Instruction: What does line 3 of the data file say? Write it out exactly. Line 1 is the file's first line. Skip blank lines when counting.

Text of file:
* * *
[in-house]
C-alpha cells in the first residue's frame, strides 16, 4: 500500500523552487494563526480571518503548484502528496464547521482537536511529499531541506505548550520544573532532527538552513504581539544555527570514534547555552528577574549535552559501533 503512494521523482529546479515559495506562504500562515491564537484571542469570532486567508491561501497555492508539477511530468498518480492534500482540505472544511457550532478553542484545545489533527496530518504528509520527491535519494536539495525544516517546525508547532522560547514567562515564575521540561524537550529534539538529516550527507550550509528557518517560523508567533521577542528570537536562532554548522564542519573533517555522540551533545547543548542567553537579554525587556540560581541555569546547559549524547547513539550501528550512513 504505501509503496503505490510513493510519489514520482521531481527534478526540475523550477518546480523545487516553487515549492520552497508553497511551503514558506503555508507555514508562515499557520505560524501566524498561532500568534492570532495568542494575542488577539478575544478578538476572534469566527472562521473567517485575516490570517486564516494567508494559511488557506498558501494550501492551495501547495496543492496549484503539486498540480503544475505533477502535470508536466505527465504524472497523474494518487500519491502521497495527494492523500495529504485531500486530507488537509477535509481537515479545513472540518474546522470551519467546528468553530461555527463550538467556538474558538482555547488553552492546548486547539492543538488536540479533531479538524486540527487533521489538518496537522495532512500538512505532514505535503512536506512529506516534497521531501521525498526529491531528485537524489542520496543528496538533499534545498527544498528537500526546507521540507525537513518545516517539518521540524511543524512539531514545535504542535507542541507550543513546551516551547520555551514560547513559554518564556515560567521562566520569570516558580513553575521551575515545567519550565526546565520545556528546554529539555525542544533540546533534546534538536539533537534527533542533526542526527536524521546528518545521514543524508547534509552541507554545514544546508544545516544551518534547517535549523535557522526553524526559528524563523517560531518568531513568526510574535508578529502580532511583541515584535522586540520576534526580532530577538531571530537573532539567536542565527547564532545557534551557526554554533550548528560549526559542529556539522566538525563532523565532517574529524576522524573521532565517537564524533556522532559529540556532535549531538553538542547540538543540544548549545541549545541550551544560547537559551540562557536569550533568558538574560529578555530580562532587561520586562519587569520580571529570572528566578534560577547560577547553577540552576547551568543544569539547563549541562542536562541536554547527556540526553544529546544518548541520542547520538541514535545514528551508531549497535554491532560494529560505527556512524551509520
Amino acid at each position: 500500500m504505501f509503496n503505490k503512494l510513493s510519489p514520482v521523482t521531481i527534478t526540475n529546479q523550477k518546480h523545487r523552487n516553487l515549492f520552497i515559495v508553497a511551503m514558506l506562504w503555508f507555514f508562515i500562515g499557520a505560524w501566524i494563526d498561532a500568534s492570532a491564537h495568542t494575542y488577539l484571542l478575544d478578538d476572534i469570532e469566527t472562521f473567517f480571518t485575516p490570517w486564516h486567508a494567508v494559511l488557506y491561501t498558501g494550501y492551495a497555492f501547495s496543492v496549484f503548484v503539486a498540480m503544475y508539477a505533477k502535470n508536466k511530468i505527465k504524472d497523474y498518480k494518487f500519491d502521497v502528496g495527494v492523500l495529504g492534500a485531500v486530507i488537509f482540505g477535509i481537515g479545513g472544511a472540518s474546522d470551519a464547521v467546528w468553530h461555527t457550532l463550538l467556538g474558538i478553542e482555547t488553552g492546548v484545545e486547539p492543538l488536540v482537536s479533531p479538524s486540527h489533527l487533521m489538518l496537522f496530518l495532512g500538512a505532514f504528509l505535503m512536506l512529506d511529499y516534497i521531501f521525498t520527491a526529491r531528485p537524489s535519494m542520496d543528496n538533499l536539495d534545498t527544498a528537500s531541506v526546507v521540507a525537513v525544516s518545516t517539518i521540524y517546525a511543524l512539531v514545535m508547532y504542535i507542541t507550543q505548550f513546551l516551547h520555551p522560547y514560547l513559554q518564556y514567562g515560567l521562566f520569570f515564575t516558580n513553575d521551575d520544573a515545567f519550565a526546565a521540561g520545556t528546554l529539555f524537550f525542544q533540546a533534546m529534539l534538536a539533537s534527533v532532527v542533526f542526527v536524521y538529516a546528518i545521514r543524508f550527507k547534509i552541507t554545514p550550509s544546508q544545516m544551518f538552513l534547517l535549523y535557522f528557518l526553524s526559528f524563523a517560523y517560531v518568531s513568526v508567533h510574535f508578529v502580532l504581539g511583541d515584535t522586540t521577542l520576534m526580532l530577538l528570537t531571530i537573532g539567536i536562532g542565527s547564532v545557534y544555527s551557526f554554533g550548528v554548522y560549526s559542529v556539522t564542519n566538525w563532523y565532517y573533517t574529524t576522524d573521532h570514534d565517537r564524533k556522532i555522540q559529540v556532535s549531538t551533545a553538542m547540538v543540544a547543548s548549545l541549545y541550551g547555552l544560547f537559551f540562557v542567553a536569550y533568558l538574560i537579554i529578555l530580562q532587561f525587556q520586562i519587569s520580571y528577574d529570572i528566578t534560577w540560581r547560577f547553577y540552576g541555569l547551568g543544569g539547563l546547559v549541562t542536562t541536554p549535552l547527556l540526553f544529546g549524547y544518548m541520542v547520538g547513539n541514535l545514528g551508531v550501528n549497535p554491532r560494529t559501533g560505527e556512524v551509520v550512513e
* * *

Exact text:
Amino acid at each position: 500500500m504505501f509503496n503505490k503512494l510513493s510519489p514520482v521523482t521531481i527534478t526540475n529546479q523550477k518546480h523545487r523552487n516553487l515549492f520552497i515559495v508553497a511551503m514558506l506562504w503555508f507555514f508562515i500562515g499557520a505560524w501566524i494563526d498561532a500568534s492570532a491564537h495568542t494575542y488577539l484571542l478575544d478578538d476572534i469570532e469566527t472562521f473567517f480571518t485575516p490570517w486564516h486567508a494567508v494559511l488557506y491561501t498558501g494550501y492551495a497555492f501547495s496543492v496549484f503548484v503539486a498540480m503544475y508539477a505533477k502535470n508536466k511530468i505527465k504524472d497523474y498518480k494518487f500519491d502521497v502528496g495527494v492523500l495529504g492534500a485531500v486530507i488537509f482540505g477535509i481537515g479545513g472544511a472540518s474546522d470551519a464547521v467546528w468553530h461555527t457550532l463550538l467556538g474558538i478553542e482555547t488553552g492546548v484545545e486547539p492543538l488536540v482537536s479533531p479538524s486540527h489533527l487533521m489538518l496537522f496530518l495532512g500538512a505532514f504528509l505535503m512536506l512529506d511529499y516534497i521531501f521525498t520527491a526529491r531528485p537524489s535519494m542520496d543528496n538533499l536539495d534545498t527544498a528537500s531541506v526546507v521540507a525537513v525544516s518545516t517539518i521540524y517546525a511543524l512539531v514545535m508547532y504542535i507542541t507550543q505548550f513546551l516551547h520555551p522560547y514560547l513559554q518564556y514567562g515560567l521562566f520569570f515564575t516558580n513553575d521551575d520544573a515545567f519550565a526546565a521540561g520545556t528546554l529539555f524537550f525542544q533540546a533534546m529534539l534538536a539533537s534527533v532532527v542533526f542526527v536524521y538529516a546528518i545521514r543524508f550527507k547534509i552541507t554545514p550550509s544546508q544545516m544551518f538552513l534547517l535549523y535557522f528557518l526553524s526559528f524563523a517560523y517560531v518568531s513568526v508567533h510574535f508578529v502580532l504581539g511583541d515584535t522586540t521577542l520576534m526580532l530577538l528570537t531571530i537573532g539567536i536562532g542565527s547564532v545557534y544555527s551557526f554554533g550548528v554548522y560549526s559542529v556539522t564542519n566538525w563532523y565532517y573533517t574529524t576522524d573521532h570514534d565517537r564524533k556522532i555522540q559529540v556532535s549531538t551533545a553538542m547540538v543540544a547543548s548549545l541549545y541550551g547555552l544560547f537559551f540562557v542567553a536569550y533568558l538574560i537579554i529578555l530580562q532587561f525587556q520586562i519587569s520580571y528577574d529570572i528566578t534560577w540560581r547560577f547553577y540552576g541555569l547551568g543544569g539547563l546547559v549541562t542536562t541536554p549535552l547527556l540526553f544529546g549524547y544518548m541520542v547520538g547513539n541514535l545514528g551508531v550501528n549497535p554491532r560494529t559501533g560505527e556512524v551509520v550512513e